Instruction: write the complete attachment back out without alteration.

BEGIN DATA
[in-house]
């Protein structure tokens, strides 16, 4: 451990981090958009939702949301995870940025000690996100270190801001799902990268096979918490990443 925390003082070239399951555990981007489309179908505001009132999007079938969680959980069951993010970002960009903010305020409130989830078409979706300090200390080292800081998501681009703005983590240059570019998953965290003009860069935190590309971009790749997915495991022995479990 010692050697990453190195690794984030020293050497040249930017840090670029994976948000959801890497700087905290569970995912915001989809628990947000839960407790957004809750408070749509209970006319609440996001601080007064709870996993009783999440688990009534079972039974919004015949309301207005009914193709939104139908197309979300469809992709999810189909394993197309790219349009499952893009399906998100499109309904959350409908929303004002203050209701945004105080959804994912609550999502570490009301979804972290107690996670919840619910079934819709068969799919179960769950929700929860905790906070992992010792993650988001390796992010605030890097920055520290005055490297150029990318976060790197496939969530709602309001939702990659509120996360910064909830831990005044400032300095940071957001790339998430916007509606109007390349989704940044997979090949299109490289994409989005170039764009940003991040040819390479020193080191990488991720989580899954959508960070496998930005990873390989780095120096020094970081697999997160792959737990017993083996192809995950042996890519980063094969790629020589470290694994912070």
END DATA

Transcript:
[in-house]
């Protein structure tokens, strides 16, 4: 451990981090958009939702949301995870940025000690996100270190801001799902990268096979918490990443 925390003082070239399951555990981007489309179908505001009132999007079938969680959980069951993010970002960009903010305020409130989830078409979706300090200390080292800081998501681009703005983590240059570019998953965290003009860069935190590309971009790749997915495991022995479990 010692050697990453190195690794984030020293050497040249930017840090670029994976948000959801890497700087905290569970995912915001989809628990947000839960407790957004809750408070749509209970006319609440996001601080007064709870996993009783999440688990009534079972039974919004015949309301207005009914193709939104139908197309979300469809992709999810189909394993197309790219349009499952893009399906998100499109309904959350409908929303004002203050209701945004105080959804994912609550999502570490009301979804972290107690996670919840619910079934819709068969799919179960769950929700929860905790906070992992010792993650988001390796992010605030890097920055520290005055490297150029990318976060790197496939969530709602309001939702990659509120996360910064909830831990005044400032300095940071957001790339998430916007509606109007390349989704940044997979090949299109490289994409989005170039764009940003991040040819390479020193080191990488991720989580899954959508960070496998930005990873390989780095120096020094970081697999997160792959737990017993083996192809995950042996890519980063094969790629020589470290694994912070």